We didn’t make a big deal out of it when the Orioles left Camden Yards last week for a 10-day, 10-game, three-city, two-time-zone trip.
The focus at the time was on how good the Orioles have been at Camden Yards – and they’ve been splendid, a record of 39-17 (.696 winning percentage). That’s the best home mark in the American League.
The focus is different now. It’s on a lackluster, all-or-nothing offense that has scored three total runs in three losses in Oakland.
It’s also on how much these Orioles have struggled on the road, 24-33 heading into Thursday’s series finale versus the A’s. That’s a significant concern as they prepare for the playoff push.
Before we get all maudlin, I suppose there are two pieces of good news here: One, they did beat the White Sox two of three in Chicago to begin this trip. So it hasn’t been a completely lost voyage. And the Orioles are seemingly always terrible in Oakland, so stumbling there this week is not necessarily indicative of impending doom.
Since 2003, the Orioles are 15-36 versus the A’s in Oakland. It’s hard for a big-league club to be worse than that at one venue. Why is it such a consistent nightmare? Obviously, a visit to Oakland means a cross-country trek and, in August, that means an extra dose of fatigue. And the O.co Coliseum is not built for the Orioles’ feast-or-famine power offense.
But, still, the A’s are a shell of themselves and the Orioles needed to take advantage of that. And they failed in their first three attempts.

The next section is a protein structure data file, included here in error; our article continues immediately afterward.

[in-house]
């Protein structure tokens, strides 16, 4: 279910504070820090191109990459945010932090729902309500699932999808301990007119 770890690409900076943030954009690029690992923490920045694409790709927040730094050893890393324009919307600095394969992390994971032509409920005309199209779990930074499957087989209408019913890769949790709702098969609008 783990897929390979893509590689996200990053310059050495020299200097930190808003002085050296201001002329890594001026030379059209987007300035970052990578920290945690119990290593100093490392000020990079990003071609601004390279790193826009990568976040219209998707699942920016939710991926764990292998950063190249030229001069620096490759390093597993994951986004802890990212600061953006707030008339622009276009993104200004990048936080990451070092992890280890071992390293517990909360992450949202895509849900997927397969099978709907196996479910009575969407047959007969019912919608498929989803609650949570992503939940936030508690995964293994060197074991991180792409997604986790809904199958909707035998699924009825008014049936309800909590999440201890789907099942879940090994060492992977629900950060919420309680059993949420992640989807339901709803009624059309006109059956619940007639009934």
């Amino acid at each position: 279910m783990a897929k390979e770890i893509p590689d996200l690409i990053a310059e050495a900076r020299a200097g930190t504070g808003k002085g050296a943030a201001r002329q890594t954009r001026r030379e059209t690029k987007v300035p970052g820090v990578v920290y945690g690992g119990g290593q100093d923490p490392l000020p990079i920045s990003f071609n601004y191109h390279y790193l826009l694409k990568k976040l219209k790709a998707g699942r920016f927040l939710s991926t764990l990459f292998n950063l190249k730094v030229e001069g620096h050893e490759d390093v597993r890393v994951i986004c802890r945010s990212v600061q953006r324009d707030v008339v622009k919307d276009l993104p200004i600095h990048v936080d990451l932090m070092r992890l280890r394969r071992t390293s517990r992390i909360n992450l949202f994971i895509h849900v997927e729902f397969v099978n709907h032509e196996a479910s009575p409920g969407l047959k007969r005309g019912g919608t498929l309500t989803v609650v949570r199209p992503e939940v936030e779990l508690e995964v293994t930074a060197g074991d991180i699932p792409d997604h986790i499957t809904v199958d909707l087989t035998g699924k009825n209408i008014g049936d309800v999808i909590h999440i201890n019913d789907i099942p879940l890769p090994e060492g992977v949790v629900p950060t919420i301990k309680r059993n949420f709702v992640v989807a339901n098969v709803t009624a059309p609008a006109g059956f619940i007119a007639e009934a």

Certainly things don’t get easier this weekend, when the Orioles face Madison Bumgarner and Johnny Cueto back-to-back Saturday and Sunday. (Hey, at least San Francisco and Oakland are so close that there’s no real travel to consider in Northern California).
Strangely, the Orioles of the past few years usually do OK against the stud pitchers – it’s the journeymen and rookies that seemingly twist them into knots.
And the Orioles’ offense has been a pretzel for much of the second half. Since the All-Star Break, the only AL club with a lower batting average is the Toronto Blue Jays (.225 to .221), and the only one heading into Wednesday night that had scored fewer runs per game since the break is the Kansas City Royals (3.32 to 3.29).
Once this road trip ends Sunday, the Orioles play 25 of their final 45 at home. And two of those road games are down I-95 in Washington.
So there will be plenty of home cooking once the Orioles survive this string. It would say plenty if they could escape at 6-4. Even 5-5 would be acceptable at this point. But 3-7 or 4-6 is more likely.
You never want to make too much out of one series or trip in a 162-game season, but the Orioles knew in April this one would be a real challenge. And, as the schedule fades away, this one has been as advertised.